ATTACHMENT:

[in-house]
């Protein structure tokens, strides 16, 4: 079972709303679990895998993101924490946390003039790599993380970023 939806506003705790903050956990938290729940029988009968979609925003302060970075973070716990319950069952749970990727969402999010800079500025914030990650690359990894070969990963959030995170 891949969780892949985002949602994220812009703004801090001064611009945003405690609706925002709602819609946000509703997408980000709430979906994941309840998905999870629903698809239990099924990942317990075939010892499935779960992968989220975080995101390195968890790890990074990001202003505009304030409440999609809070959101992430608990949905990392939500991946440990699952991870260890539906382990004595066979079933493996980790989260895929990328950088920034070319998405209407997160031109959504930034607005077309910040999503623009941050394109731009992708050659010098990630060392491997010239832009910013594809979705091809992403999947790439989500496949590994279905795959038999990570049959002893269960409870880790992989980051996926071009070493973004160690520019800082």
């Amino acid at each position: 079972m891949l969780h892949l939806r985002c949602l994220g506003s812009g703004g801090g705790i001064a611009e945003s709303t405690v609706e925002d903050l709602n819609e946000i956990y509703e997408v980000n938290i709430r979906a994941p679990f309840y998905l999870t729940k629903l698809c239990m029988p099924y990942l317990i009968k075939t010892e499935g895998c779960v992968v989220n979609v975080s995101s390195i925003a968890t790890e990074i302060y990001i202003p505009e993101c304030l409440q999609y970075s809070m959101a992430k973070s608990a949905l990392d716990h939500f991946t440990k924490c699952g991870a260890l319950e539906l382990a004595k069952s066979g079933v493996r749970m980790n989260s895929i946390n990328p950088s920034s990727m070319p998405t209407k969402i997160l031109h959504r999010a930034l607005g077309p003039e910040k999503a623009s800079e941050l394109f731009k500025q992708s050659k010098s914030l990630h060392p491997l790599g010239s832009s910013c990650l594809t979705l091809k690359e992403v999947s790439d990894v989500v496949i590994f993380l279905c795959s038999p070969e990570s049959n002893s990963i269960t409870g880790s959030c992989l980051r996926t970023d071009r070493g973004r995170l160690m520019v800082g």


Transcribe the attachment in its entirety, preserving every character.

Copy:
[in-house]
């Protein structure tokens, strides 16, 4: 079972709303679990895998993101924490946390003039790599993380970023 939806506003705790903050956990938290729940029988009968979609925003302060970075973070716990319950069952749970990727969402999010800079500025914030990650690359990894070969990963959030995170 891949969780892949985002949602994220812009703004801090001064611009945003405690609706925002709602819609946000509703997408980000709430979906994941309840998905999870629903698809239990099924990942317990075939010892499935779960992968989220975080995101390195968890790890990074990001202003505009304030409440999609809070959101992430608990949905990392939500991946440990699952991870260890539906382990004595066979079933493996980790989260895929990328950088920034070319998405209407997160031109959504930034607005077309910040999503623009941050394109731009992708050659010098990630060392491997010239832009910013594809979705091809992403999947790439989500496949590994279905795959038999990570049959002893269960409870880790992989980051996926071009070493973004160690520019800082």
């Amino acid at each position: 079972m891949l969780h892949l939806r985002c949602l994220g506003s812009g703004g801090g705790i001064a611009e945003s709303t405690v609706e925002d903050l709602n819609e946000i956990y509703e997408v980000n938290i709430r979906a994941p679990f309840y998905l999870t729940k629903l698809c239990m029988p099924y990942l317990i009968k075939t010892e499935g895998c779960v992968v989220n979609v975080s995101s390195i925003a968890t790890e990074i302060y990001i202003p505009e993101c304030l409440q999609y970075s809070m959101a992430k973070s608990a949905l990392d716990h939500f991946t440990k924490c699952g991870a260890l319950e539906l382990a004595k069952s066979g079933v493996r749970m980790n989260s895929i946390n990328p950088s920034s990727m070319p998405t209407k969402i997160l031109h959504r999010a930034l607005g077309p003039e910040k999503a623009s800079e941050l394109f731009k500025q992708s050659k010098s914030l990630h060392p491997l790599g010239s832009s910013c990650l594809t979705l091809k690359e992403v999947s790439d990894v989500v496949i590994f993380l279905c795959s038999p070969e990570s049959n002893s990963i269960t409870g880790s959030c992989l980051r996926t970023d071009r070493g973004r995170l160690m520019v800082g």